“We are seeing a trend of more new home projects, including ADUs, as part of their master plan,” explained Ryan Cullinen, director of pre-construction at Allen Construction, which has several such projects in the works. “We have not seen any dramatic changes in demand recently, although I expect a larger demand for home offices and general home refreshing now that so many are spending more time than ever in their homes.” He explained that the standard ADU can either be detached, attached, or repurposed existing space in the home and can be up to 1,200 square feet in size.

“Most units are being designed for family or rental units with an end goal of retirement living,” he said. “I find many longtime homeowners who decide to build an ADU treat it as the miniature version of the dream house they wish they had. This is often because they plan to retire into it or have other family members live in it. When you have limited space, it forces creativity to be able to accomplish the needs you take for granted in your larger house.”

Originally known as “granny flats,” today’s accessory dwelling units take different structural forms. They can be garage conversions, units placed over the garage, stand-alone units, attic or basement conversions, or units otherwise attached to the main house. They are allowed to have full kitchens and bathrooms and will not be required to have a utility hookup separate from that of the main house. They can be rented, and most likely will be, but cannot be sold separately from the main dwelling.

The first step is to identify if it’s feasible to build an ADU within your zoning restrictions and whether the investment makes sense for you. “An architect or planning specialist can verify your zoning restrictions and help play out a concept to get preliminary pricing,” said Cullinen. “You can understand costs by speaking with a contractor who has a résumé building multiple different types of ADUs.”

ADUs do still need to go through Santa Barbara’s design review and permitting process. “There are many nuances to what your structure will be required to have, such as fire sprinklers, set-back requirements, and off-street parking,” said Cullinen. “The best thing you can do to expedite the process is get a professional with experience involved early. This limits your chances of any delays from incomplete submittals and keeps the building departments happy when they are very busy.”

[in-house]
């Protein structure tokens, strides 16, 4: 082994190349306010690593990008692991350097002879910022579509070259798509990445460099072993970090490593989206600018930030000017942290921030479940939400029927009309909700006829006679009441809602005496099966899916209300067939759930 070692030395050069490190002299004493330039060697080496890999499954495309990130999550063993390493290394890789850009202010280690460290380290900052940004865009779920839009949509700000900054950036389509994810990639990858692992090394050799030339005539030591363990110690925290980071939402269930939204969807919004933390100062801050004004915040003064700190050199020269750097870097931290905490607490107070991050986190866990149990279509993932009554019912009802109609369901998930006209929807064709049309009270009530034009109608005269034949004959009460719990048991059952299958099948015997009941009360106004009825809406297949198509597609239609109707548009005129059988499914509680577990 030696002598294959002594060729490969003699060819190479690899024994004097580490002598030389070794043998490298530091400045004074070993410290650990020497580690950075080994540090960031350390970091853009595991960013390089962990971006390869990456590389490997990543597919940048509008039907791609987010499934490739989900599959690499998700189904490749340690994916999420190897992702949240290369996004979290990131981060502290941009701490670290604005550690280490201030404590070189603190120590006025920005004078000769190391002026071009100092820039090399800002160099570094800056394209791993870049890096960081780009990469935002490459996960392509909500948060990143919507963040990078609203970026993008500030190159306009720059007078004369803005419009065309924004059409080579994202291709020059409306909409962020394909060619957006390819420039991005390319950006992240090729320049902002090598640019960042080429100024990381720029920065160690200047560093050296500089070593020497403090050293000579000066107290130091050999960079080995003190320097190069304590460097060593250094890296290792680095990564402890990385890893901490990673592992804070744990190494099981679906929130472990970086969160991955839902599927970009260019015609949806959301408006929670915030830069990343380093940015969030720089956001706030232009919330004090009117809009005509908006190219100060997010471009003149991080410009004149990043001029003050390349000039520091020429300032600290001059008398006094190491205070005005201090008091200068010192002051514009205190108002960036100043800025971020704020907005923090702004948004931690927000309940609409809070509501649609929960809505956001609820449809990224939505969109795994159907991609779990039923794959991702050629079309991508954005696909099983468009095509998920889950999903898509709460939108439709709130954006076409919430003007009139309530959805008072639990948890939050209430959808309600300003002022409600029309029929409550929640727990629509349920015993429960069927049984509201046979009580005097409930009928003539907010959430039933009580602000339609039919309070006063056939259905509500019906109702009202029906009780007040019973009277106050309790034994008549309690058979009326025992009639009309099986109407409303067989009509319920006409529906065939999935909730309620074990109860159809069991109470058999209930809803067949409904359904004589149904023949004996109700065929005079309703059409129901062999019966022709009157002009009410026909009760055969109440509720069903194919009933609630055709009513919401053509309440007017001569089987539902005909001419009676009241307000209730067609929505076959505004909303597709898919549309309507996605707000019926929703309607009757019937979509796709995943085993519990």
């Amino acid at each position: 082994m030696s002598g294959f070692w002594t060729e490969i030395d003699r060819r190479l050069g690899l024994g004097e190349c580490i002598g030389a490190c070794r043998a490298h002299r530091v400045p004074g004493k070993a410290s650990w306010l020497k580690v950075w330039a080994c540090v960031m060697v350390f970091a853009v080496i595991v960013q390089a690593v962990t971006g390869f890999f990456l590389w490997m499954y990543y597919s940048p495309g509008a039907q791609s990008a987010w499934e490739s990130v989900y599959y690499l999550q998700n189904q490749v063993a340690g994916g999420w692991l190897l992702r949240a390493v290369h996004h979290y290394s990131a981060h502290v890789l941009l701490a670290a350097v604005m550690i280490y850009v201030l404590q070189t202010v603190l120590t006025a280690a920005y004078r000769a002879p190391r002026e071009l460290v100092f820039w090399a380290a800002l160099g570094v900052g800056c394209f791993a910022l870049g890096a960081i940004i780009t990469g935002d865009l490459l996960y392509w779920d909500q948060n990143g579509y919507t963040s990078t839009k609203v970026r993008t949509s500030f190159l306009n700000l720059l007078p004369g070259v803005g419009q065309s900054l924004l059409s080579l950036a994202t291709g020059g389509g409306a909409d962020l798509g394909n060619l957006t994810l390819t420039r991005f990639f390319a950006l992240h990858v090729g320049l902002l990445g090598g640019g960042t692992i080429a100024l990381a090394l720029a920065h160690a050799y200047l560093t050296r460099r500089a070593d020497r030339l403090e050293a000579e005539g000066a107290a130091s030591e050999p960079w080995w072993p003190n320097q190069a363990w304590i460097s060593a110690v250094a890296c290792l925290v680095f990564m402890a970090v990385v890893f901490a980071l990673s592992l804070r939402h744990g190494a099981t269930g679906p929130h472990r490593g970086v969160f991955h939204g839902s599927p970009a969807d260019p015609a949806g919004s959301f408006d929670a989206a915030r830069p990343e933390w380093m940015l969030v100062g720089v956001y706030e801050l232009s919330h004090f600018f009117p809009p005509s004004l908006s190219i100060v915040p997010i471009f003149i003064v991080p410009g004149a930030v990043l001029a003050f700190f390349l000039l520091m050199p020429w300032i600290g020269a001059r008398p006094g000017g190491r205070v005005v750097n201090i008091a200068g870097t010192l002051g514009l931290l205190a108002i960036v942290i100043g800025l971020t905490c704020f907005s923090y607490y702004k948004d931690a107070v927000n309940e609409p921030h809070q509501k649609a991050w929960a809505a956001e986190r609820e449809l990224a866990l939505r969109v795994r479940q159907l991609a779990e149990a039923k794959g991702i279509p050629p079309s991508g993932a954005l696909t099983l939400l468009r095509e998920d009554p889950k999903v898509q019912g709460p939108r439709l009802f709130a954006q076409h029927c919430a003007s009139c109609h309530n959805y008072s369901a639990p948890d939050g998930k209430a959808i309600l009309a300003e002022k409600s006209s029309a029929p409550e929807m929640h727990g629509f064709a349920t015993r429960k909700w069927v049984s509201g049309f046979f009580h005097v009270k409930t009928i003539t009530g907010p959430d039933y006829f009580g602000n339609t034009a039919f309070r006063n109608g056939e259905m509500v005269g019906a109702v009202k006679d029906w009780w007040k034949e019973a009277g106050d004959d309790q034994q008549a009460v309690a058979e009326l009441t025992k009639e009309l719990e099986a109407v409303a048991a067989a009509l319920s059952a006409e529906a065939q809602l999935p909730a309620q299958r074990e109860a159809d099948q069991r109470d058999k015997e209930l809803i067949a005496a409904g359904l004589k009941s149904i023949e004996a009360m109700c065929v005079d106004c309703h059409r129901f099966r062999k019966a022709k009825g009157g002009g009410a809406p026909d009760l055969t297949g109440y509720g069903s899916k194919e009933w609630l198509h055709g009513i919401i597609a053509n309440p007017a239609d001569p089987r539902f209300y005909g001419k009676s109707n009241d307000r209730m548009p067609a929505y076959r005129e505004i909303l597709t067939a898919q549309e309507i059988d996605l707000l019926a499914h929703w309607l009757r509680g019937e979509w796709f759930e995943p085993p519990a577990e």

Stay at Home and Garden, special issue of SB Independent May 14, 2020.

This story was originally published in the Santa Barbara Independent on May 14, 2020. Click here to read it as it appeared in print.

Solarizing Made Simpler

Originally published in Santa Barbara Independent May 14, 2020.

CEC Makes Sun Power Easy and More Affordable

As everyone shelters in place, our home energy use is going through the roof. Why not use that roof to harness the power of the sun to create energy?

If the nuts and bolts of researching, purchasing, and installing a solar panel system seem overwhelming, the Community Environmental Council (CEC) offers a group purchasing model to help homeowners install solar electricity through a streamlined and hassle-free process, at a discounted price.

As of March, CEC programs have served almost 800 homes, according to April Price, the organization’s renewable energy program senior manager. The programs run for a limited time to make sure that the recommended vendors and products are fully vetted.

“In this ever-changing market, we want to make sure that we’re working with companies that are currently doing well financially and offering solid services and products,” Price explained. “Every time we run one of these programs, we will negotiate a discounted price. A local committee reviews the vendor applications, and each time we run a program, we come at it with a clean slate to determine who we’re going to partner with.”

This summer, CEC will run a Solarize Ventura and a Solarize Santa Barbara program for residential customers and is also relaunching the Solarize Nonprofit program, which helps nonprofit organizations install photovoltaic solar systems, free of charge.

Pairing your solar power with energy storage is becoming a trend and is an option that is also available through the CEC programs. “There are two reasons why people consider pairing their solar with energy storage,” Price said. “The most straightforward one is you want to have power when the electricity goes in the event of a public safety shutoff or for any other reason. The second is there’s a definite financial savings for most customers that pair their solar and storage.”

If installing solar is on your wish list, the federal tax credit available for residential solar systems provides a great incentive to do it sooner rather than later. Systems installed before the end of 2020 have a 26 percent tax credit, which goes down to 22 percent in 2021 and disappears in 2022.

 See cecsb.org/go-solar.

Stay at Home and Garden, special issue of SB Independent May 14, 2020.

This story was originally published in the Santa Barbara Independent on May 14, 2020. Click here to read it as it appeared in print.